Picture this: You’re 30 minutes behind on your appointments. You’re just getting ready to leave an exam room when the patient says, “Can I ask you one more thing?” Begrudgingly, you say yes, hoping it’s an easy question about vitamins or, perhaps, the art in the waiting room. Instead, the patient’s face crumples and he says, “Is it normal for this mole to turn red and start to bleed?”
Sound familiar? Such late-breaking questions are so common they have their own name: the “doorknob phenomenon,” sometimes called the “doorknob syndrome” or “doorknob effect.” And while some time-management experts might want you to make the patient come back another time, that’s not the best way to practice medicine.
Instead, here’s how to get your patient to open up earlier in the exam.
- Have some compassion. A lot of doorknob conversations come up because the patient was too embarrassed about the troubling symptoms to volunteer them during the actual exam. Sound silly? Put yourself in the patient’s shoes. If you had a skin growth, erectile difficulty, or sudden bouts of depression, would you feel comfortable talking about it?
- Work on your communication skills. Some doorknob conversations are the result of the doctor’s demeanor. That is, a doctor who seems rushed or impatient can make a patient feel guilty about taking up time. Ask your family and staff about how you come across: Are you brusque? Rushed? Even slightly condescending? Such characteristics make it hard for patients to open and they will tend to hold their concern until the very end.
- Let your patient talk. An oft-cited study from the 1980s found that physicians start interrupting their patients after 18 seconds in the exam room. Such a steamrolling “I’m-the-expert-here” approach may seem like the best way to cut to the chase, but in the end, it can be self-defeating. Why? A patient who can’t get a word in edgewise during the formal exam may stick it in just as she’s reaching the door. And if it’s urgent, you’re duty bound to deal with it, even if it throws your schedule off.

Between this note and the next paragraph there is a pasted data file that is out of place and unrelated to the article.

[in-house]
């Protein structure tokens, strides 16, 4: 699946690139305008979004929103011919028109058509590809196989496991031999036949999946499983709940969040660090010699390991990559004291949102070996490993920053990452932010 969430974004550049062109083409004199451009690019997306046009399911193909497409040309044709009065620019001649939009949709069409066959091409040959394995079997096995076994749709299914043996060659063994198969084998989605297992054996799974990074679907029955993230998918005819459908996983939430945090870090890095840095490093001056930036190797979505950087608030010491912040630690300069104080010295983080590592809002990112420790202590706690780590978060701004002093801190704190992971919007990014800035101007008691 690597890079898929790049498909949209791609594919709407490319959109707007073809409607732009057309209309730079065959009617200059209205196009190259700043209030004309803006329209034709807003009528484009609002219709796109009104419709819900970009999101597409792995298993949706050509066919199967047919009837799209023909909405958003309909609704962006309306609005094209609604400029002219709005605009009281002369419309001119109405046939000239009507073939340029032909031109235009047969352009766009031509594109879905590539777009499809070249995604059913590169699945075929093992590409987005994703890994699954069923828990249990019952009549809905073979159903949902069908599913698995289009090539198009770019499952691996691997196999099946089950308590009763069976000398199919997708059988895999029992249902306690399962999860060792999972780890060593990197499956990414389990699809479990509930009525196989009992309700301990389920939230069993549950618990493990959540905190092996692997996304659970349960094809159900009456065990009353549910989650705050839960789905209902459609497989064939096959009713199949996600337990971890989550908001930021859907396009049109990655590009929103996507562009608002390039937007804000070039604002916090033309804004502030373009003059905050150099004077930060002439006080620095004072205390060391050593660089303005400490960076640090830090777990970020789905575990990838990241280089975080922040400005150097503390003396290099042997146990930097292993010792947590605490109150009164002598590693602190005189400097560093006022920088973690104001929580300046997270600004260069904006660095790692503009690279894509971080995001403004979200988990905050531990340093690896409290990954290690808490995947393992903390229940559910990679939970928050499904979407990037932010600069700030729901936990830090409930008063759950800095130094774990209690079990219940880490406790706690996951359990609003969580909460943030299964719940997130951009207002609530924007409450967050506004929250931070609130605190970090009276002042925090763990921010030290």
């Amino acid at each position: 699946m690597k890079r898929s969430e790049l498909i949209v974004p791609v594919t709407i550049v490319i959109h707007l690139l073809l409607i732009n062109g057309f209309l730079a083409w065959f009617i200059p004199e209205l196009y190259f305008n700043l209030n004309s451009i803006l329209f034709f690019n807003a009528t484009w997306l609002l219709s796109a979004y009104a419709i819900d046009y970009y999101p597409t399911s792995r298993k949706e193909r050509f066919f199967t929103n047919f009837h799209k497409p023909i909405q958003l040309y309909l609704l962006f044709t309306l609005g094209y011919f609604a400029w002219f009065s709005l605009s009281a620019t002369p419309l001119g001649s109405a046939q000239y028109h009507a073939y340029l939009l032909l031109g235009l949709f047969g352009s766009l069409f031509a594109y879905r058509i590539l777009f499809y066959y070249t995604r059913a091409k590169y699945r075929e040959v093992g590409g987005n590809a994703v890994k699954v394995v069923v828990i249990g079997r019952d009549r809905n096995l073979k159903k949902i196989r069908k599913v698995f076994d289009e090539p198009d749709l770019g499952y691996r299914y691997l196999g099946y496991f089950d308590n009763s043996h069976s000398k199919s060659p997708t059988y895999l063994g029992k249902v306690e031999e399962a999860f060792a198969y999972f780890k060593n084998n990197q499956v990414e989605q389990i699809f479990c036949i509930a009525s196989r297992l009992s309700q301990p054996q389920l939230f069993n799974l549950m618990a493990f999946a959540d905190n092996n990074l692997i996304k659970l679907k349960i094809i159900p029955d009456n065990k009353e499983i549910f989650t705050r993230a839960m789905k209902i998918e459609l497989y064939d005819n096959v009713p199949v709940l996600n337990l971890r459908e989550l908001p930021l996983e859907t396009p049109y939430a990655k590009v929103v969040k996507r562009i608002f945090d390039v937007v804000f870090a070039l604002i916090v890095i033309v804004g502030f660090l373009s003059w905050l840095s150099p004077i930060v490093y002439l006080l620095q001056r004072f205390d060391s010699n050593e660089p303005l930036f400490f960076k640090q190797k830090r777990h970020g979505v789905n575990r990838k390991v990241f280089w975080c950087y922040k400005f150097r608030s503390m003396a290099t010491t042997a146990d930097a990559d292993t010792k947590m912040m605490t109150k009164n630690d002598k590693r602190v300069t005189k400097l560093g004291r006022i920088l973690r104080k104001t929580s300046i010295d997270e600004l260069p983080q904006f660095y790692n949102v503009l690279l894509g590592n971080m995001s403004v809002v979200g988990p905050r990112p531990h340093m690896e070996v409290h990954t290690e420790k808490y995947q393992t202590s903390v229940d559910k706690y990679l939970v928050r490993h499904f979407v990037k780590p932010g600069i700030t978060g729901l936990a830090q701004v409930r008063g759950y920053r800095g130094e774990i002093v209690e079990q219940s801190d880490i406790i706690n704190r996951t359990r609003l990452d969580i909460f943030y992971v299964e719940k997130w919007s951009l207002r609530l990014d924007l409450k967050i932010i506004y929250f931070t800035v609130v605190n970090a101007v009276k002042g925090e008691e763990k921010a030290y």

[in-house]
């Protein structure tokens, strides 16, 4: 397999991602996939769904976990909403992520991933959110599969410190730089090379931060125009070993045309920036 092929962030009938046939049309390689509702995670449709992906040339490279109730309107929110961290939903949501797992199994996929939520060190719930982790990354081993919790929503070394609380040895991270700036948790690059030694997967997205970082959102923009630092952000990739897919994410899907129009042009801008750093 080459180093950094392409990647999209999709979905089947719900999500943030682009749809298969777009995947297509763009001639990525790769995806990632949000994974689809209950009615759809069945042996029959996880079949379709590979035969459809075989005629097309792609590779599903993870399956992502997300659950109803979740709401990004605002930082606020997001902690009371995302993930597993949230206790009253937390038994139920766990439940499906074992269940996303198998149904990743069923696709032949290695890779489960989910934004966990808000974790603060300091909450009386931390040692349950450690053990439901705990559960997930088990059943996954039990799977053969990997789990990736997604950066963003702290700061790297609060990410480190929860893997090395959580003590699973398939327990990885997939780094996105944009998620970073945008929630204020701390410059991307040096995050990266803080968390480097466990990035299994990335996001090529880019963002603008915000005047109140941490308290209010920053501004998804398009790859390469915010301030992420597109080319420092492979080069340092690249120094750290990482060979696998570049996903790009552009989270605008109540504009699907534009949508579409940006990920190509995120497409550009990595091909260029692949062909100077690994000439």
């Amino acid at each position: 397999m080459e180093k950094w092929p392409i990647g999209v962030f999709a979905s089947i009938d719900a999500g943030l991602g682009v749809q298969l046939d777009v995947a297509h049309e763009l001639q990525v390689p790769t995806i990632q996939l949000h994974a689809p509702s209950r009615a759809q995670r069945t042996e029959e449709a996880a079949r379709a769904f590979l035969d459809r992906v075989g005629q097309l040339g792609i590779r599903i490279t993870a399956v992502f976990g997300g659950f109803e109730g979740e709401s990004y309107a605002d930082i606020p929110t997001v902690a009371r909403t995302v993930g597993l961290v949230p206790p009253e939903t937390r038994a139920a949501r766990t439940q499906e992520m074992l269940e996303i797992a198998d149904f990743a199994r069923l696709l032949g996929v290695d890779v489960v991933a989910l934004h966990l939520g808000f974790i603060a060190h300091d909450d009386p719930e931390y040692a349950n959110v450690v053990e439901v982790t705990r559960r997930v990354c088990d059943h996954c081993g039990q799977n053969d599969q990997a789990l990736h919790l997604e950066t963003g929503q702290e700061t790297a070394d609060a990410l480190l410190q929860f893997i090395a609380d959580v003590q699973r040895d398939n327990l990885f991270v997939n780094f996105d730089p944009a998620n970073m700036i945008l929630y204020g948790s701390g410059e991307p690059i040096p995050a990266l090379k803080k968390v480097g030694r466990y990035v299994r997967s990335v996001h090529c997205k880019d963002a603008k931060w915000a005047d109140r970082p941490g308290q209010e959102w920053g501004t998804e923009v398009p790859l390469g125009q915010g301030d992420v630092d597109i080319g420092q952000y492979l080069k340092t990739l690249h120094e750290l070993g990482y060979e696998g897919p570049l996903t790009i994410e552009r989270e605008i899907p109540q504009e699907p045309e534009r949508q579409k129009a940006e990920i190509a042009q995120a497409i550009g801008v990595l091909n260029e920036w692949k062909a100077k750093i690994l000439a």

- Let your patient talk some more. Once he’s told you what his first issue is, ask, “Is there anything else?” in a pleasant tone of voice. That simple question may give your patient just the entry he needs to get to his underlying concern.
- Encourage your patients to write. Some physicians hand out forms on which patients can write their three most pressing questions for the day before going in to the appointment. This can help patients focus their thoughts. It also may be easier for some patients to write “lump on neck” than it is to ask what may feel like a silly (or terrifying) question.
- Draw boundaries when necessary. Obviously, a patient who confesses to suicidal ideation or has a troubling lump needs to be dealt with compassionately, no matter when in the interview the subject comes up. But some patients may try to get an extra issue addressed to avoid making another appointment (an understandable tactic given everyone’s busy schedules). For cases in which you think the patient is trying to economize on appointments, have some stock answers ready, such as: “That’s an important topic. Let’s make another appointment so that I can give it my full attention.” That lets your patient know you care, even if you can’t address the issue that very day.